Empathy in Sales can help you build strong relationships with your clients. If there is an issue, you should ask them: “what’s going on?”, to understand. Clients do have bad days at times. But having empathy in sales will help you solve the issues for your clients. Read this story to find out how I helped a client solve a problem.
I sent four candidates for an interview. My client selected all four. All my candidates received Offers. They all accepted to join.
Now, something unexpected happened.
They all joined my client. What? Really?
Yes, they did.
That was how I started my relationship with an IT Services company [an MNC], many years ago.
“Kannan will send only a few candidates but they will all be gems,” was a casual remark by a recruiter who worked with that client. That’s how I was branded.
Months rolled by. I got offers for several of my candidates. When they weren’t happy, they told me. I worked with the recruiters and got revised offers for them. They accepted and eventually joined.
Those were the days when I worked as a Recruitment Partner.
But then there were many dropouts as well. That’s a given. With one client, we got 140 offers for our candidates in one year and the number of people who joined was only 73. So, we had our share of issues as well.
In the above story, when I sent the invoice to my client, the recruiter called me. I was on cloud nine. Which recruiter calls the vendor partner?
Only we chase them for interview feedback all the time.
This recruiter who called me was very tense. He was unable to communicate.
But this is what he said: “Of the four candidates who joined, one is actually an employee referral. It was my fault to have missed that. Now, that employee is also asking for the credit.”
Without thinking for a second, I said: “No problem. It’s ok. It happens. You can trash my invoice. I will send you a fresh invoice only for three candidates. You can give the credit to your employee.” After that, he thanked me profusely. Also, he promised to send me the email originally sent by that employee. He sent it to me though I told him that I don’t need it.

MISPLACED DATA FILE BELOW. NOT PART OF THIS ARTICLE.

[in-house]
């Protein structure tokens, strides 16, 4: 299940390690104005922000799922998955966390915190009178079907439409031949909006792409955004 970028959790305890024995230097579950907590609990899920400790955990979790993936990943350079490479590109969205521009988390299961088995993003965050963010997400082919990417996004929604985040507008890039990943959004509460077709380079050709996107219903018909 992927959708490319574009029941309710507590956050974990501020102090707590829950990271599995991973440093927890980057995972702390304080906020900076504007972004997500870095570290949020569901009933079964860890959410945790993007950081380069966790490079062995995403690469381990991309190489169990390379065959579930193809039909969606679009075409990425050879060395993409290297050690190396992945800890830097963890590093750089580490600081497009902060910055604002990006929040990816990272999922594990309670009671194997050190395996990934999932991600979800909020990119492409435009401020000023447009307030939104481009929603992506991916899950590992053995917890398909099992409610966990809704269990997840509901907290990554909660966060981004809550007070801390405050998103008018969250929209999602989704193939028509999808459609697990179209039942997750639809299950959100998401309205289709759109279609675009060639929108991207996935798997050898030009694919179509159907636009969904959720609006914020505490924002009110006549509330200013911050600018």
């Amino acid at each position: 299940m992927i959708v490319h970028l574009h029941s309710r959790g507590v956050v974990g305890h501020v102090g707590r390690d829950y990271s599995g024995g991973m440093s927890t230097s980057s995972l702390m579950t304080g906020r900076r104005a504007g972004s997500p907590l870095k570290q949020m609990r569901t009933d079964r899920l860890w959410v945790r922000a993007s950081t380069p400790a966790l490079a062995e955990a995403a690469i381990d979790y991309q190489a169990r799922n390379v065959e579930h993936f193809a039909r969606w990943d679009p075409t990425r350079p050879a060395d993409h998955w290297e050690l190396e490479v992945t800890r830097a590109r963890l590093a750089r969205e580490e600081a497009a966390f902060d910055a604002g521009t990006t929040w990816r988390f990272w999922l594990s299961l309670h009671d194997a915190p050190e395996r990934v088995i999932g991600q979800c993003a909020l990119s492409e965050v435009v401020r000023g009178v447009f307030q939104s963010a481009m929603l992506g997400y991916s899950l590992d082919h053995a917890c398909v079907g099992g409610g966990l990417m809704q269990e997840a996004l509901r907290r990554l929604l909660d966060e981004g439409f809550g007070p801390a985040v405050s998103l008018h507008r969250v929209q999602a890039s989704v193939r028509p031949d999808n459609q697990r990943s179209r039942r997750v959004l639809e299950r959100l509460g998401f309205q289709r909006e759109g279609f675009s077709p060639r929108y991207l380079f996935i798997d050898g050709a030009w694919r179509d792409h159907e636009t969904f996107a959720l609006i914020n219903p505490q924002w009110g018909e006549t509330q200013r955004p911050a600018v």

I looked at it. It was true. But there was a shock waiting for me.
The employee who was asking for the credit was my friend & an ex-colleague. After all, it’s a small world.
The candidate never told me that he had sent his resume to the same client as an employee referral. Hence the confusion. Whoever sent the resume first gets the credit.
No matter who read the resume, who matched the profile to an open position, collected additional information, wrote a summary, scheduled interview, did handholding till the joining, etc.
In another post, I will narrate another story that happened with this friend [a few years later].
My initial days in the recruitment business: https://zignalytics.com/2020/05/30/my-initial-days-in-business/
- Everyone has challenges & bad days. Including your clients. But you have the power to make them happy.
- First impressions are the best impressions.
- If you treat others well, they will also treat you well.
- To open the door, branding is important.
- But it is your work that will help you stay there.
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